The story of alternative crops, in this case palm oil, is dead horse in the Peruvian Amazon. Coca growers have heard the story before but the Peruvian and U.S. governments never follow through. I can remember stories in the early 1980s about palm oil competing with coca, but it never happened. It's not an issue of just growing -- you need transport, loans, markets, wholesale and retail networks to get a new crop going. But somewhere before the goal, Washington changes administration or new priorities arise or the Lima government goes into free fall, and the whole scheme falls apart. Farmers have seen this again and again over the past 50 years and longer.

Tuesday, July 29

Amnesty International Spotlights Fujimori Case

Alberto Fujimori Must Be Brought to Justice for Human Rights Violations: "Amnesty International is urging the Japanese authorities to either return Alberto Fujimori to Peru -- where judicial proceedings have been started against him -- or to open an investigation in Japan into his responsibility for the human rights violations committed under his presidency." Amnesty International AI lends its voice to human rights organizations and the Peruvian government to get Alberto Fujimori investigated for his responsibility in abuses during his presidency.

Monday, July 28

Will Washington Back Amazon Natural Gas Pipeline?

U.S. to Vote on Aid for Peruvian Gas Project: "The Camisea natural gas project involves two Texas energy companies with close ties to the White House -- Hunt Oil Co. and Halliburton Co.'s Kellogg Brown & Root unit. In recent weeks, the administration has signaled that it supports the project, despite criticism from U.S. government officials concerned about harm to the rain forest and the Paracas National Reserve, Peru's only marine sanctuary for endangered birds and mammals." Washington Post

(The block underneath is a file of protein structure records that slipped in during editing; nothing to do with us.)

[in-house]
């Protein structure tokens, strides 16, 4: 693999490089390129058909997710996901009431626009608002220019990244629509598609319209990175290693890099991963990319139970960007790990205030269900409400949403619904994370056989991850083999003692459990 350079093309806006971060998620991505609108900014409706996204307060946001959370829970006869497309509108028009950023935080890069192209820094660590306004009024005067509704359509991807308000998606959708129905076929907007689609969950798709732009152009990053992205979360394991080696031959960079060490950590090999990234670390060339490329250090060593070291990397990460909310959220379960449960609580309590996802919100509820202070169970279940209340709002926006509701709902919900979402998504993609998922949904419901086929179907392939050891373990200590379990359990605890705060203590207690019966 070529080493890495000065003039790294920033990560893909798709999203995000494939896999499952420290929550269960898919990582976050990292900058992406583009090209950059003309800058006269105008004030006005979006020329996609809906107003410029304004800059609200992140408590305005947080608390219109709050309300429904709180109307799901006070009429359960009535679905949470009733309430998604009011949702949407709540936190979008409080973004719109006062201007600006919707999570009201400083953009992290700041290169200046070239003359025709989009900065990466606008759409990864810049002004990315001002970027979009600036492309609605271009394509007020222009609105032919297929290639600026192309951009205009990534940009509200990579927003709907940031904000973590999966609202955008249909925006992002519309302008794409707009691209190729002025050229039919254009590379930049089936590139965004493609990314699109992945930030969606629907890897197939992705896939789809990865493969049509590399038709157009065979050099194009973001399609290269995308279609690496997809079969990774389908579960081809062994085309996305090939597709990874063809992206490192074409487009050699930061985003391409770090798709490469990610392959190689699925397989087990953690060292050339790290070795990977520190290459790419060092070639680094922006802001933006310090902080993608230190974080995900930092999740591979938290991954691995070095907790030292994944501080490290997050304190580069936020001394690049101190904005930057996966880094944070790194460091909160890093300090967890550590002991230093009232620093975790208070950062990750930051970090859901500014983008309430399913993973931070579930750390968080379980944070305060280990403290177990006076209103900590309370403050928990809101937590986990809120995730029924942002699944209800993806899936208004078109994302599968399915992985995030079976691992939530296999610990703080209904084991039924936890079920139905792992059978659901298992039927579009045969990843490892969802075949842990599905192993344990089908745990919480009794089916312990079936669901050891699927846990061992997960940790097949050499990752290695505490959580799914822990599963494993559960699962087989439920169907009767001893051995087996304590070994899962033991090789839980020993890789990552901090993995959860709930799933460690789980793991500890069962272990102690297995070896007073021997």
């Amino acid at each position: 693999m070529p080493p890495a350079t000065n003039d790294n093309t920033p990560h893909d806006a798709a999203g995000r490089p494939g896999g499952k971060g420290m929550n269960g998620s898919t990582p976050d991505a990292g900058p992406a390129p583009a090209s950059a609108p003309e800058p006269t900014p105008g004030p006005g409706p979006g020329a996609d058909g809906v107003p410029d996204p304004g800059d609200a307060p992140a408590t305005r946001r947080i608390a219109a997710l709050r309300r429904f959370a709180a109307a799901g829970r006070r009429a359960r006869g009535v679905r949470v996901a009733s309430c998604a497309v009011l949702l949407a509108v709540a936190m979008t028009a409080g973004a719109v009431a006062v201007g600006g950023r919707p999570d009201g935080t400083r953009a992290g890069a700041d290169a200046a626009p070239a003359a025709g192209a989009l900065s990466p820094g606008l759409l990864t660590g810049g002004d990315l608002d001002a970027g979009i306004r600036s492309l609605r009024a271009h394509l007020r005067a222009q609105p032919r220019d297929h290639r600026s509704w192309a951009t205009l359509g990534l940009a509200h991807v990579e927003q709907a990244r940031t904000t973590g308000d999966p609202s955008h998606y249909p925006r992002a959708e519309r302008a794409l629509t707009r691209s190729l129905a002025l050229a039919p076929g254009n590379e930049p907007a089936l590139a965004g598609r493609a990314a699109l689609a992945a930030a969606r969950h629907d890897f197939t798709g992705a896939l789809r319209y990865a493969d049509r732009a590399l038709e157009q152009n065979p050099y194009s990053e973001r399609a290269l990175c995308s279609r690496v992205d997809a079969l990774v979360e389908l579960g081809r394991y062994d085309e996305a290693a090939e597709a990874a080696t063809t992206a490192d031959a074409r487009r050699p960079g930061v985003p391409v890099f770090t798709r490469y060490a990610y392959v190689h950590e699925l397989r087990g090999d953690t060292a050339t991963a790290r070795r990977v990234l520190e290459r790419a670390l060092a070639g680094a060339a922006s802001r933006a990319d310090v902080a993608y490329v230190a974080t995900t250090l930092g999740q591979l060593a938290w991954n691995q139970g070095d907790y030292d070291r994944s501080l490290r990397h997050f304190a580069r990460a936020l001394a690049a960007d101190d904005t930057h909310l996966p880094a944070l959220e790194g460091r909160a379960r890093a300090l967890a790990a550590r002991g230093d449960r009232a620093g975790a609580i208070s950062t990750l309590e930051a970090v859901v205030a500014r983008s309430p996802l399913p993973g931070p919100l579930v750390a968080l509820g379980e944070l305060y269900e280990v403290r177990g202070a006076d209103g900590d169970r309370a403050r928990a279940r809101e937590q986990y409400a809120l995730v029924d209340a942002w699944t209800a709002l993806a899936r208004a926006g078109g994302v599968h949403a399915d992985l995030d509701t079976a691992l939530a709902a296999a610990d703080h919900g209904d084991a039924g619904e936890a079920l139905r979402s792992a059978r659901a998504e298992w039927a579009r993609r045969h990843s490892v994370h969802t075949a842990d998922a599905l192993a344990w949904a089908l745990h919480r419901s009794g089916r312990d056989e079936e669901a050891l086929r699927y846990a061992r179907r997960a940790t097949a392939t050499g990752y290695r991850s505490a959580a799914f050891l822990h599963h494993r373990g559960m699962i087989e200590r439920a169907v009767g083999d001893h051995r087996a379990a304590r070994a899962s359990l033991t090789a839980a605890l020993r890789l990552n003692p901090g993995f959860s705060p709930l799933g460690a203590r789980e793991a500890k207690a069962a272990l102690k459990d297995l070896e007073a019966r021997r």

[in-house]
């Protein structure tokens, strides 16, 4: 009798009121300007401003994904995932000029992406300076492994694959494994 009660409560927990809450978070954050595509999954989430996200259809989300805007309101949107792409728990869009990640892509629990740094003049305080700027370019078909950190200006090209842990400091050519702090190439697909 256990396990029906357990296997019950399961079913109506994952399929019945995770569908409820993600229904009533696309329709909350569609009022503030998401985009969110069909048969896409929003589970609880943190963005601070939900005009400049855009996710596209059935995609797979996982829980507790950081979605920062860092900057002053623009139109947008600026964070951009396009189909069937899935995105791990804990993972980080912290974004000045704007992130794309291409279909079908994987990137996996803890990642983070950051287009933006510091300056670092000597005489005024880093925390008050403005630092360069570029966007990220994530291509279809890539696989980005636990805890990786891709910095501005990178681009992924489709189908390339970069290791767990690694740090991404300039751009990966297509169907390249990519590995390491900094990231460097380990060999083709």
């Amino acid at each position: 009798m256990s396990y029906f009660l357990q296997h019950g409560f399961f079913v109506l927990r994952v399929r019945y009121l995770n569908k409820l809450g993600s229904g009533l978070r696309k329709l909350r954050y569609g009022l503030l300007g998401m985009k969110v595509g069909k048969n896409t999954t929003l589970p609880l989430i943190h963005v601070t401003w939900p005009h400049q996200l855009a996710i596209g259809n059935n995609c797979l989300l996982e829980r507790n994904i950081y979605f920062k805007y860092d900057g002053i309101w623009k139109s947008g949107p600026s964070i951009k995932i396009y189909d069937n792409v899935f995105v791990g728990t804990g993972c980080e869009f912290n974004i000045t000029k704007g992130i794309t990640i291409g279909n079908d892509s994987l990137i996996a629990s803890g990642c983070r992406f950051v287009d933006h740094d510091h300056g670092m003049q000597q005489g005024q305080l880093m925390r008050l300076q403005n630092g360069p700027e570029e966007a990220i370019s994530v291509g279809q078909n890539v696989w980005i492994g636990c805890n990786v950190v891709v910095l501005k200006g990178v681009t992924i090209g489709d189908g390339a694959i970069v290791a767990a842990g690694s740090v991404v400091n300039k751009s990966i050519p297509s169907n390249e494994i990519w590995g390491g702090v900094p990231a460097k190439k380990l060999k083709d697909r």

Peruvian economy may be losing steam

Taxing times for Peru's economy: "The latest figures show the economy grew by just 1.8% for the year to May. A recent spate of attacks by the left wing guerrilla group, Shining Path, means the government now has to find extra cash to beef up the police and armed forces. Together with the money needed to finance a pay rise for the country's teachers, the Peruvian state has to scrape together more than $200m (£120m). And it's decided the only option is to raise taxes. " BBC

Sendero guerillas say they've changed their ways

Peru's poor peasants raring to hunt Shining Path: "The Shining Path, or Sendero Luminoso in Spanish, is slowly regrouping after lying dormant for much of the past decade since the capture of its leader. The government relaxed its guard after its success against the group and became preoccupied with other problems, giving rebels an opening. As the rebels regather, Peru's poor farmers are trying to make a comeback with their own call to arms. The trouble is, they don't have any." Reuters AlertNet Reporting from the field says tht Shining Path is trying to portray itself as different from what it was back in the 1980s -- no more hacking people to death, no more intolerance of non-PCP groups.

Saturday, July 26

Puno altar turns up in US Southwest

Feds seize colonial masterpiece: Peru claims this is the 16th-century altarpiece from a village church near Lake Titicaca: "The work in question (about 1575-95) is “El Retablo de Los Angeles” (“Altarpiece of the angels”), a polychrome wooden carving of SS Michael and Gabriel beneath a Crucifixion surrounded by putti. The altarpiece, with an empty tabernacle space in the lower centre, is in three sections, stands more than 10 feet high and weighs more than 1000 pounds–not something one could carry in a suitcase. 'It’s the most important work to come out of Latin American in my 30-year career,' said the New York dealer Valerie Taylor, who sells Spanish colonial paintings." Art Newspaper

If you want to see some off-the-deepend stuff, check out Michel Van Rijn website. Mentioned in the article above, Van Rijn accuses a New Mexican art dealer of trafficking with the altar. A more measure, wire copy story is in Santa Fee Art Dealer Accused of Owning Stolen Altar Piece. Van Rijn is full of self-righteous indignation, but obviously knows the art trade and its seamier side.